The season opener between the AFC North rivals is scheduled for Sept. 10 at 7 p.m.
"I think it says to the fans that the league has high hopes," Ravens owner Steve Bisciotti said after the news was announced at the NFL owners meetings yesterday. "If I'm a fan, I'm saying, 'Good, maybe I have reason to be an optimist because the league obviously thinks highly of us and Cincinnati's ability to rebound from a mediocre season.'"
It will mark the second time the Ravens have started a season in prime time. In 2005, the Ravens lost their season opener to the Indianapolis Colts, 24-7, in a nationally televised Sunday night game.
On the downside, this is the seventh time in coach Brian Billick's nine-year tenure that the Ravens will open a season on the road. The team has traditionally started on the road because of conflicts with the Orioles' schedule, but the Orioles are off on Sept. 10.
"To me, I think you are more apt to get lucky on the road earlier in the season than you are at the end of it," Bisciotti said. "I think it can work to your advantage."
The league also announced that the defending Super Bowl champion Colts will open the NFL season against the New Orleans Saints on Sept. 6.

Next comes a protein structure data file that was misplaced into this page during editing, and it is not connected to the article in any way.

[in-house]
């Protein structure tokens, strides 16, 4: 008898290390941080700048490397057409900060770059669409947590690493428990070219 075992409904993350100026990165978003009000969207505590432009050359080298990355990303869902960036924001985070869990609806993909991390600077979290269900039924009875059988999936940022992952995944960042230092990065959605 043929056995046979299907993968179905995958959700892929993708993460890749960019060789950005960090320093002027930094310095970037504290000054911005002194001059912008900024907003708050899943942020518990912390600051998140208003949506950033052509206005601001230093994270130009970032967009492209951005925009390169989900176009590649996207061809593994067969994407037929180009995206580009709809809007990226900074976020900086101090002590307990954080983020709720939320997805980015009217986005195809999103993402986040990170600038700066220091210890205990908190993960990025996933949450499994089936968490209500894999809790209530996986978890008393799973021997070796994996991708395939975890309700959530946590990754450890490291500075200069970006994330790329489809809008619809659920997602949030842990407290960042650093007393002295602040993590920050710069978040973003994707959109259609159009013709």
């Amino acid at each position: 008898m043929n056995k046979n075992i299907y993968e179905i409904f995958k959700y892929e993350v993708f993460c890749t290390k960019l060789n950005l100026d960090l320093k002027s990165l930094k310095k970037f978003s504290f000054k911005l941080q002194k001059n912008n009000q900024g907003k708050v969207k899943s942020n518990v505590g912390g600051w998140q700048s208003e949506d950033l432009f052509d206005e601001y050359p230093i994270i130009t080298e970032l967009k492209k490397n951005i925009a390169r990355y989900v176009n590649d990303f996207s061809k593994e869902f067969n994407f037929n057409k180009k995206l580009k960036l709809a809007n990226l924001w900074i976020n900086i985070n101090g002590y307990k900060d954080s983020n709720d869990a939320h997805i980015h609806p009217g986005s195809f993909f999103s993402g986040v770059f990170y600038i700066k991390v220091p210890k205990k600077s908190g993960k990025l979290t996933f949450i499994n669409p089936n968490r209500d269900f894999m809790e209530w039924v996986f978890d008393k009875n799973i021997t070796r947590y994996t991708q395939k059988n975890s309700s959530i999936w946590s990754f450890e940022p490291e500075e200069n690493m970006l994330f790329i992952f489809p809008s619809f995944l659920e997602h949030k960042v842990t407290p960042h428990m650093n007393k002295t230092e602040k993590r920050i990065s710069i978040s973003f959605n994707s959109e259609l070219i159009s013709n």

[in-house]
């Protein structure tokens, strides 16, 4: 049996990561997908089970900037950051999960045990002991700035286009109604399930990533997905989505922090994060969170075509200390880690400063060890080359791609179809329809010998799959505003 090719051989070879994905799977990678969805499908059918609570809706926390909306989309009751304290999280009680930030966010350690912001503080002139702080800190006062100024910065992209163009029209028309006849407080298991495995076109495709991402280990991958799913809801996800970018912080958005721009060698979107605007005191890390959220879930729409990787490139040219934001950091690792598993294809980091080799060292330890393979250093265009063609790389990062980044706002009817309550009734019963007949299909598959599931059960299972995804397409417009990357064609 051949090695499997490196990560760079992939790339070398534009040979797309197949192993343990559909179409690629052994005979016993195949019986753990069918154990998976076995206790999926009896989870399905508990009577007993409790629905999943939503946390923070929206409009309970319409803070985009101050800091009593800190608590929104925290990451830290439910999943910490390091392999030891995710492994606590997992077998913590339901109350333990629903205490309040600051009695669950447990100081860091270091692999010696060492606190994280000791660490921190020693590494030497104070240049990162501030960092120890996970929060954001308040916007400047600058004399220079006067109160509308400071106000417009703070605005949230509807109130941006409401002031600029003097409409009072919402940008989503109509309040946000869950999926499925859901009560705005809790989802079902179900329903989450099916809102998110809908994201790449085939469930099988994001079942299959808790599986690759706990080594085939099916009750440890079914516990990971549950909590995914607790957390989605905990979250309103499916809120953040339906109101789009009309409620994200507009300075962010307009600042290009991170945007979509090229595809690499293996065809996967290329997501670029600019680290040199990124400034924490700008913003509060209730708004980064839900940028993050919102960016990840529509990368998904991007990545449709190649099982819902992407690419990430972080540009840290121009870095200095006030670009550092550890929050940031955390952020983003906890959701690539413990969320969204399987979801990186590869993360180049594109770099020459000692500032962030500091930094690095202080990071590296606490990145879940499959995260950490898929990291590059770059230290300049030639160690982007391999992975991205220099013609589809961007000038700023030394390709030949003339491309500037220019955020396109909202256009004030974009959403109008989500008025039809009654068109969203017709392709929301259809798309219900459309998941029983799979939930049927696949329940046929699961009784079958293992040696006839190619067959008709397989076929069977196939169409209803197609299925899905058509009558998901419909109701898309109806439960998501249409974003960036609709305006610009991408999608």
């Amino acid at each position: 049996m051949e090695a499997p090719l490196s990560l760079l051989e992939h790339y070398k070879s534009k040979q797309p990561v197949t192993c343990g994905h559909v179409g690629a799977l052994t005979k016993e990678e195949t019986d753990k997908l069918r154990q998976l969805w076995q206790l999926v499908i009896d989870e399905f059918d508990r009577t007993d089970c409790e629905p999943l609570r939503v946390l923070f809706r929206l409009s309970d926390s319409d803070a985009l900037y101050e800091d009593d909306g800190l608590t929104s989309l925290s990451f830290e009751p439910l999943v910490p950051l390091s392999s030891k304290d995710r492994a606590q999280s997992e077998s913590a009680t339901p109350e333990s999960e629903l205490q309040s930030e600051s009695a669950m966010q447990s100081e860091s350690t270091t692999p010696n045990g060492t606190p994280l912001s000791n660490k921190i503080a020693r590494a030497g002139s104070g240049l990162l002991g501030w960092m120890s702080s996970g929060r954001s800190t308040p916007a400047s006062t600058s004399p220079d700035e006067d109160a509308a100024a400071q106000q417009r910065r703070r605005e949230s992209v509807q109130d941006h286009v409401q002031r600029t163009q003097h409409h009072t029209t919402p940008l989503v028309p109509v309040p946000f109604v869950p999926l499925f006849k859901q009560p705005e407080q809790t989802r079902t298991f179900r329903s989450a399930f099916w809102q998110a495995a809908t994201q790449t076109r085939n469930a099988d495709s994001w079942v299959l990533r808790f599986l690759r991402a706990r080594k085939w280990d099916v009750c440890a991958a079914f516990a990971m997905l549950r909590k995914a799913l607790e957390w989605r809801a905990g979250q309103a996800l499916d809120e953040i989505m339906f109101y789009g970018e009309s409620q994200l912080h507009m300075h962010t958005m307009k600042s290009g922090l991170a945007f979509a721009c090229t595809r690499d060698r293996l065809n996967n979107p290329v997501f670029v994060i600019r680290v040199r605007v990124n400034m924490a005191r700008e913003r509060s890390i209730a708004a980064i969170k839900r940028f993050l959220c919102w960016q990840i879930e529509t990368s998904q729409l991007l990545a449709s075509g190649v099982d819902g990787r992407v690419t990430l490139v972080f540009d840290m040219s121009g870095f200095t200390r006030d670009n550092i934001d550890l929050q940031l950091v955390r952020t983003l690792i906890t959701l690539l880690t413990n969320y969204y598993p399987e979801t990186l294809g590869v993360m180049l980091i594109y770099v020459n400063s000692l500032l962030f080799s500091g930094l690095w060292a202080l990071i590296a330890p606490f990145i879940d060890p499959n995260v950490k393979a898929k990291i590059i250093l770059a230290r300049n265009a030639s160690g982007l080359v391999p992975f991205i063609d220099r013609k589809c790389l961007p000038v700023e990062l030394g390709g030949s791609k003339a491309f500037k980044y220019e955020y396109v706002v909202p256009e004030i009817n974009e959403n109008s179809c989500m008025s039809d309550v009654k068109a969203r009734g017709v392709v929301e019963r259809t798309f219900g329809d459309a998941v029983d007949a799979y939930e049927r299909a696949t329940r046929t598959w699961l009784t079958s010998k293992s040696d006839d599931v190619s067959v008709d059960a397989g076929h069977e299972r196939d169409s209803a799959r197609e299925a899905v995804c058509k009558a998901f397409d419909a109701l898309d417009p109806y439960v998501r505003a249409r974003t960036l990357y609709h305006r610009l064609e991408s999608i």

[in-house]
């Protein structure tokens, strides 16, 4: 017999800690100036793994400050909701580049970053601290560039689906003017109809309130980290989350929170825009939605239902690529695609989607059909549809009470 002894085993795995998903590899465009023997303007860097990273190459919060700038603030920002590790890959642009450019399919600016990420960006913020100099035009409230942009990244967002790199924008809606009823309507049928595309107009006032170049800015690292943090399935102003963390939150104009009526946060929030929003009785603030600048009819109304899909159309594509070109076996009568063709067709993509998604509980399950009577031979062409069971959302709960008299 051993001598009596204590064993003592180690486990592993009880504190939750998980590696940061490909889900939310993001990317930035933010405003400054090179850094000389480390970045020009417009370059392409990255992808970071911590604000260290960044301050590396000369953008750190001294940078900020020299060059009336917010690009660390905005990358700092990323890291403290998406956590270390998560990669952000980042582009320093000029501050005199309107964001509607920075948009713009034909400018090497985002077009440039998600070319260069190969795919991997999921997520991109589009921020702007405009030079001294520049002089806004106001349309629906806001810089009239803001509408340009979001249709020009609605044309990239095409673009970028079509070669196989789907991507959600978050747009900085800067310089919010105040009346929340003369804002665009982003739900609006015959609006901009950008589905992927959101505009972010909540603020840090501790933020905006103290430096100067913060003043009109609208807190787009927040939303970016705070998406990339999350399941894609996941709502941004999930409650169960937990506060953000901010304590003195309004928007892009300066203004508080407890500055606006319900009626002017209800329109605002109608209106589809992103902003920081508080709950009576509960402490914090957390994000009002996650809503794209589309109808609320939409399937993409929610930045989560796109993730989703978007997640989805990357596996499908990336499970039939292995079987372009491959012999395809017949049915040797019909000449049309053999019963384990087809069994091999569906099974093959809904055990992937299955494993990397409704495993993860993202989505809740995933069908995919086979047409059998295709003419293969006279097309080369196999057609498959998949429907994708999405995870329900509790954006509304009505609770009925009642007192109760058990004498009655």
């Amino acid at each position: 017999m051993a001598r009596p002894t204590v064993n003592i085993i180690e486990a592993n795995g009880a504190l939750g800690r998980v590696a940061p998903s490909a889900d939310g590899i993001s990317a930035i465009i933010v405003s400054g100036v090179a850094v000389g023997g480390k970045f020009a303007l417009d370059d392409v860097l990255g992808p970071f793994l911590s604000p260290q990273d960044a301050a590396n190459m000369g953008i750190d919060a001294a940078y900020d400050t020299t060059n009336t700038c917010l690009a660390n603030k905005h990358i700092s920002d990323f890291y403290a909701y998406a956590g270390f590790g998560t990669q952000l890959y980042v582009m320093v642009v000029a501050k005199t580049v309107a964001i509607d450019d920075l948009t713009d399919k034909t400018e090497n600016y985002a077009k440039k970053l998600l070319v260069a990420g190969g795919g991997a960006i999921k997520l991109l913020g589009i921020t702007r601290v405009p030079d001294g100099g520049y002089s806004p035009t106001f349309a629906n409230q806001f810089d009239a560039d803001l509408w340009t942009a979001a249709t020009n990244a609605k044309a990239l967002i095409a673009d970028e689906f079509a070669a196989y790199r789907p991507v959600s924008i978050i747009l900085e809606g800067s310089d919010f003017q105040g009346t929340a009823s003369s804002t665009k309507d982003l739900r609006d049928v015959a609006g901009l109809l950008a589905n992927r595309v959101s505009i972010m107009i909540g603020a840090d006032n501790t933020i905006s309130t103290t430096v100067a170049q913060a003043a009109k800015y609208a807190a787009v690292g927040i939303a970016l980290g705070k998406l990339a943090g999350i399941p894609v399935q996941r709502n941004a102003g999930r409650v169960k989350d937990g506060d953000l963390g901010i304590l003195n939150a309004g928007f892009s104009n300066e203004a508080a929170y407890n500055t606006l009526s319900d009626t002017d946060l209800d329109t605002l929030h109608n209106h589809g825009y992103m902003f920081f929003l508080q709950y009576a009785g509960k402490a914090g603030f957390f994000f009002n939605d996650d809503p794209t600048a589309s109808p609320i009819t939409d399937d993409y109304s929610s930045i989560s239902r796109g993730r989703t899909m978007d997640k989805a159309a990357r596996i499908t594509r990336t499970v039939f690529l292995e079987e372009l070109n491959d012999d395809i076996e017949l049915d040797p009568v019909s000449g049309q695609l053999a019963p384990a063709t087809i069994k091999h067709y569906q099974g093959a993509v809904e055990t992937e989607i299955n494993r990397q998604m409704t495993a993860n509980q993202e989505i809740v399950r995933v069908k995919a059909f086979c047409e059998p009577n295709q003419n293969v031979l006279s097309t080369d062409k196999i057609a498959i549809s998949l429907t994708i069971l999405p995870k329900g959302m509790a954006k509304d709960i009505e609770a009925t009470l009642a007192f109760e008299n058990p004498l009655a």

More Ravens picks
The Ravens tied the New England Patriots with an NFL-best four compensatory picks in next month's draft, the NFL announced.
The Ravens received two additional picks in the fourth round (134th and 137th overall), one in the fifth (174th) and another in the sixth (207th).
The team had hopes it would receive a compensatory pick as high as the third round, but the NFL gave out only four extra third-round selections (San Diego, San Francisco, Indianapolis and Oakland).
Delay on policy
A stronger player conduct policy will not be completed at this week's meetings, NFL commissioner Roger Goodell said.
He said he expects to have a stricter plan in place by next month and could announce harsher punishments before the draft.
"It's a complicated issue and there are no simple answers," Goodell said. "We want to find out what is working well with the clubs and what is not working."
The Associated Press contributed to this article.